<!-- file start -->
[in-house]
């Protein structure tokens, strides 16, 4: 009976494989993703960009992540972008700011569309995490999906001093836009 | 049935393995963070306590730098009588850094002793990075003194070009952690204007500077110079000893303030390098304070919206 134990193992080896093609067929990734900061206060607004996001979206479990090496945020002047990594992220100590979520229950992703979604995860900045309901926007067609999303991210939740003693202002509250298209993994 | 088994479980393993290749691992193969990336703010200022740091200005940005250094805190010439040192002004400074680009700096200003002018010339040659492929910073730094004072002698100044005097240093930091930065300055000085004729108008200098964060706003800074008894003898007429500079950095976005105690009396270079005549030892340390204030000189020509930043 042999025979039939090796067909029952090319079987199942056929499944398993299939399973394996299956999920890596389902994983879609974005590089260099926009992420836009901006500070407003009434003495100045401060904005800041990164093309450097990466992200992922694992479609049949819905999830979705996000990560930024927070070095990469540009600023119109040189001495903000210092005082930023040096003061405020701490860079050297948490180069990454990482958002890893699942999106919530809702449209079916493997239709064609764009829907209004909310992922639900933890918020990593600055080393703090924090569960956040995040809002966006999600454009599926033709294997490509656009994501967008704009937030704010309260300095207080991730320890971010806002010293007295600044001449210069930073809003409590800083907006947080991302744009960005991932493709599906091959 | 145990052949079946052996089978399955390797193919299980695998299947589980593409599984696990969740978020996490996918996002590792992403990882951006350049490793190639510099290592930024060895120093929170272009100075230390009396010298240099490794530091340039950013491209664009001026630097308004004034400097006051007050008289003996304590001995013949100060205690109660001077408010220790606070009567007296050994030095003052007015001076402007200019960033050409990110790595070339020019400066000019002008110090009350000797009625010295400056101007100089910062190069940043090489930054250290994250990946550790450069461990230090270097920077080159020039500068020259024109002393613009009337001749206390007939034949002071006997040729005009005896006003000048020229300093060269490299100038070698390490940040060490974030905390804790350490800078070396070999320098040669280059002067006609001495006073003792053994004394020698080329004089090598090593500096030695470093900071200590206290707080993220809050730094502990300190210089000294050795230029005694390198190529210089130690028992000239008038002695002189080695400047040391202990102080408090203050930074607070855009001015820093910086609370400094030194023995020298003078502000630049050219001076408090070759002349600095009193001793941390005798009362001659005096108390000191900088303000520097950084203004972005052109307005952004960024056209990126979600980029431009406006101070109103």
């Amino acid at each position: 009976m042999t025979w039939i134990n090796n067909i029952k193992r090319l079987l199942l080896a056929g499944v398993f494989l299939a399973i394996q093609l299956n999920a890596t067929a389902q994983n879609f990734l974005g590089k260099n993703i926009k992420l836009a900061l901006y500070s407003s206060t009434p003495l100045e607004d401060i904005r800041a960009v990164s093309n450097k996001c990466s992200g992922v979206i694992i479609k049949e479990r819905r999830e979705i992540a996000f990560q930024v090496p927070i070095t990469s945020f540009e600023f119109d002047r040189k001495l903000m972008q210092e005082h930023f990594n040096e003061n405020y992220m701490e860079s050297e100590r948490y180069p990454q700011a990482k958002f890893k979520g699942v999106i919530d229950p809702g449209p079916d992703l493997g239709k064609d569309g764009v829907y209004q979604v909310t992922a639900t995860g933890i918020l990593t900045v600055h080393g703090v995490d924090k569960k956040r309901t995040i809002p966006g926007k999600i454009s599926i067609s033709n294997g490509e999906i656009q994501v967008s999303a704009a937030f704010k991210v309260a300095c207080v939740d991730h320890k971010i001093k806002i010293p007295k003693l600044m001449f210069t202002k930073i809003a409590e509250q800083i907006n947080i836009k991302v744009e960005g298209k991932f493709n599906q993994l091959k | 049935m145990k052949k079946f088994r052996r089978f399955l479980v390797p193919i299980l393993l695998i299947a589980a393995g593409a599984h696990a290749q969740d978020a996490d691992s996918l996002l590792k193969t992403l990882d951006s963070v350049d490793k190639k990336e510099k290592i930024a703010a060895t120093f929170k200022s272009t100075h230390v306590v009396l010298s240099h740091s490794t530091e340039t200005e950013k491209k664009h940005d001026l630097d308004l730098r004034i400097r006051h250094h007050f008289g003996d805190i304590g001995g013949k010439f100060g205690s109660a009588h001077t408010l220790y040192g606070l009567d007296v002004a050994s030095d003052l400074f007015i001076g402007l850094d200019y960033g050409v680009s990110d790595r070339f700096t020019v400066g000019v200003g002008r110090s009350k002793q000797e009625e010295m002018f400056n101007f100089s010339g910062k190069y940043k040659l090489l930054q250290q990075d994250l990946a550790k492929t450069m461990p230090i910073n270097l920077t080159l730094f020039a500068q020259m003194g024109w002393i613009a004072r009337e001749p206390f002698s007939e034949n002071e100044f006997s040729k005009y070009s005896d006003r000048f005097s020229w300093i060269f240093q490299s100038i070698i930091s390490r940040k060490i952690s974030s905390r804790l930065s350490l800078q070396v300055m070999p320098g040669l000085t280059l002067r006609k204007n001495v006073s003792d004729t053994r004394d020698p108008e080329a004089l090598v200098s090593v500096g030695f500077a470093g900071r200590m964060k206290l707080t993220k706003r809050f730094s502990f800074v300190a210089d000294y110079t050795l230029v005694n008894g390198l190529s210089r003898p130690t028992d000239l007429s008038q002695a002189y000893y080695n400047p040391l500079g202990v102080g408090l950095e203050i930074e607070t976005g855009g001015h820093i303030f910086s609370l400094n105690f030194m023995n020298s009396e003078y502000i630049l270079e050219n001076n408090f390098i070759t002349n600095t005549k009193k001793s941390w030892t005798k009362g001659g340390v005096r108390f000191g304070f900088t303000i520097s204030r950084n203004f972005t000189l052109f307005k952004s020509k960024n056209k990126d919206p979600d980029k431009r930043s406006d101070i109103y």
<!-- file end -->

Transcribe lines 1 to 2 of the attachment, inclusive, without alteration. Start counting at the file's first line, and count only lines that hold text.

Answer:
[in-house]
């Protein structure tokens, strides 16, 4: 009976494989993703960009992540972008700011569309995490999906001093836009 | 049935393995963070306590730098009588850094002793990075003194070009952690204007500077110079000893303030390098304070919206 134990193992080896093609067929990734900061206060607004996001979206479990090496945020002047990594992220100590979520229950992703979604995860900045309901926007067609999303991210939740003693202002509250298209993994 | 088994479980393993290749691992193969990336703010200022740091200005940005250094805190010439040192002004400074680009700096200003002018010339040659492929910073730094004072002698100044005097240093930091930065300055000085004729108008200098964060706003800074008894003898007429500079950095976005105690009396270079005549030892340390204030000189020509930043 042999025979039939090796067909029952090319079987199942056929499944398993299939399973394996299956999920890596389902994983879609974005590089260099926009992420836009901006500070407003009434003495100045401060904005800041990164093309450097990466992200992922694992479609049949819905999830979705996000990560930024927070070095990469540009600023119109040189001495903000210092005082930023040096003061405020701490860079050297948490180069990454990482958002890893699942999106919530809702449209079916493997239709064609764009829907209004909310992922639900933890918020990593600055080393703090924090569960956040995040809002966006999600454009599926033709294997490509656009994501967008704009937030704010309260300095207080991730320890971010806002010293007295600044001449210069930073809003409590800083907006947080991302744009960005991932493709599906091959 | 145990052949079946052996089978399955390797193919299980695998299947589980593409599984696990969740978020996490996918996002590792992403990882951006350049490793190639510099290592930024060895120093929170272009100075230390009396010298240099490794530091340039950013491209664009001026630097308004004034400097006051007050008289003996304590001995013949100060205690109660001077408010220790606070009567007296050994030095003052007015001076402007200019960033050409990110790595070339020019400066000019002008110090009350000797009625010295400056101007100089910062190069940043090489930054250290994250990946550790450069461990230090270097920077080159020039500068020259024109002393613009009337001749206390007939034949002071006997040729005009005896006003000048020229300093060269490299100038070698390490940040060490974030905390804790350490800078070396070999320098040669280059002067006609001495006073003792053994004394020698080329004089090598090593500096030695470093900071200590206290707080993220809050730094502990300190210089000294050795230029005694390198190529210089130690028992000239008038002695002189080695400047040391202990102080408090203050930074607070855009001015820093910086609370400094030194023995020298003078502000630049050219001076408090070759002349600095009193001793941390005798009362001659005096108390000191900088303000520097950084203004972005052109307005952004960024056209990126979600980029431009406006101070109103």